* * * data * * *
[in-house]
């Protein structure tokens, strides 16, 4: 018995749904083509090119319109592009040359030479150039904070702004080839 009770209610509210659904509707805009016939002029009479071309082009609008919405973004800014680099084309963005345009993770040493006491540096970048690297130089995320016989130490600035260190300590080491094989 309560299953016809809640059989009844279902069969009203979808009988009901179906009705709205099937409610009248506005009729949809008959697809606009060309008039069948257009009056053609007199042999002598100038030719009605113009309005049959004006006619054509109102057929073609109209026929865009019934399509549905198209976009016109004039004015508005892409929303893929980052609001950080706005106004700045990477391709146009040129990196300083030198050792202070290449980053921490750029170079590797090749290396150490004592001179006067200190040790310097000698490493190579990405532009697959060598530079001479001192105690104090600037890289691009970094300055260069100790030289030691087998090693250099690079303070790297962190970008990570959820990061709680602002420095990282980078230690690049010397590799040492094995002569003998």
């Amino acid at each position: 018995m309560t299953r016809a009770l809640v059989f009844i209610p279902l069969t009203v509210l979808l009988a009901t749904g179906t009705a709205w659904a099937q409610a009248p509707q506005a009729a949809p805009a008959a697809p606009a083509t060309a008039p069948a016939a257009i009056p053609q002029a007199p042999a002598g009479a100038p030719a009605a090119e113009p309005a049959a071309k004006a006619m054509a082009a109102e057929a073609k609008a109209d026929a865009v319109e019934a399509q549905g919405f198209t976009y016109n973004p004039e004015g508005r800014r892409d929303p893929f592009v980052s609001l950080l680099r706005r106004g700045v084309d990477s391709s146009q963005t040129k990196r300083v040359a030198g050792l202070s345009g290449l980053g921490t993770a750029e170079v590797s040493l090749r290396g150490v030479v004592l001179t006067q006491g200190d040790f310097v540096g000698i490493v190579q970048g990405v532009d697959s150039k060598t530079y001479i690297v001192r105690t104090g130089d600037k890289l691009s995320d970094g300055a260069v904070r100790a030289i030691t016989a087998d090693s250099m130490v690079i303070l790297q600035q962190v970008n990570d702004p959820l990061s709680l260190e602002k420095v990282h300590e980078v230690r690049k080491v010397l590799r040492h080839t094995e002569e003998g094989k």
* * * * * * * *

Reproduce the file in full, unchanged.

[in-house]
């Protein structure tokens, strides 16, 4: 018995749904083509090119319109592009040359030479150039904070702004080839 009770209610509210659904509707805009016939002029009479071309082009609008919405973004800014680099084309963005345009993770040493006491540096970048690297130089995320016989130490600035260190300590080491094989 309560299953016809809640059989009844279902069969009203979808009988009901179906009705709205099937409610009248506005009729949809008959697809606009060309008039069948257009009056053609007199042999002598100038030719009605113009309005049959004006006619054509109102057929073609109209026929865009019934399509549905198209976009016109004039004015508005892409929303893929980052609001950080706005106004700045990477391709146009040129990196300083030198050792202070290449980053921490750029170079590797090749290396150490004592001179006067200190040790310097000698490493190579990405532009697959060598530079001479001192105690104090600037890289691009970094300055260069100790030289030691087998090693250099690079303070790297962190970008990570959820990061709680602002420095990282980078230690690049010397590799040492094995002569003998």
């Amino acid at each position: 018995m309560t299953r016809a009770l809640v059989f009844i209610p279902l069969t009203v509210l979808l009988a009901t749904g179906t009705a709205w659904a099937q409610a009248p509707q506005a009729a949809p805009a008959a697809p606009a083509t060309a008039p069948a016939a257009i009056p053609q002029a007199p042999a002598g009479a100038p030719a009605a090119e113009p309005a049959a071309k004006a006619m054509a082009a109102e057929a073609k609008a109209d026929a865009v319109e019934a399509q549905g919405f198209t976009y016109n973004p004039e004015g508005r800014r892409d929303p893929f592009v980052s609001l950080l680099r706005r106004g700045v084309d990477s391709s146009q963005t040129k990196r300083v040359a030198g050792l202070s345009g290449l980053g921490t993770a750029e170079v590797s040493l090749r290396g150490v030479v004592l001179t006067q006491g200190d040790f310097v540096g000698i490493v190579q970048g990405v532009d697959s150039k060598t530079y001479i690297v001192r105690t104090g130089d600037k890289l691009s995320d970094g300055a260069v904070r100790a030289i030691t016989a087998d090693s250099m130490v690079i303070l790297q600035q962190v970008n990570d702004p959820l990061s709680l260190e602002k420095v990282h300590e980078v230690r690049k080491v010397l590799r040492h080839t094995e002569e003998g094989k």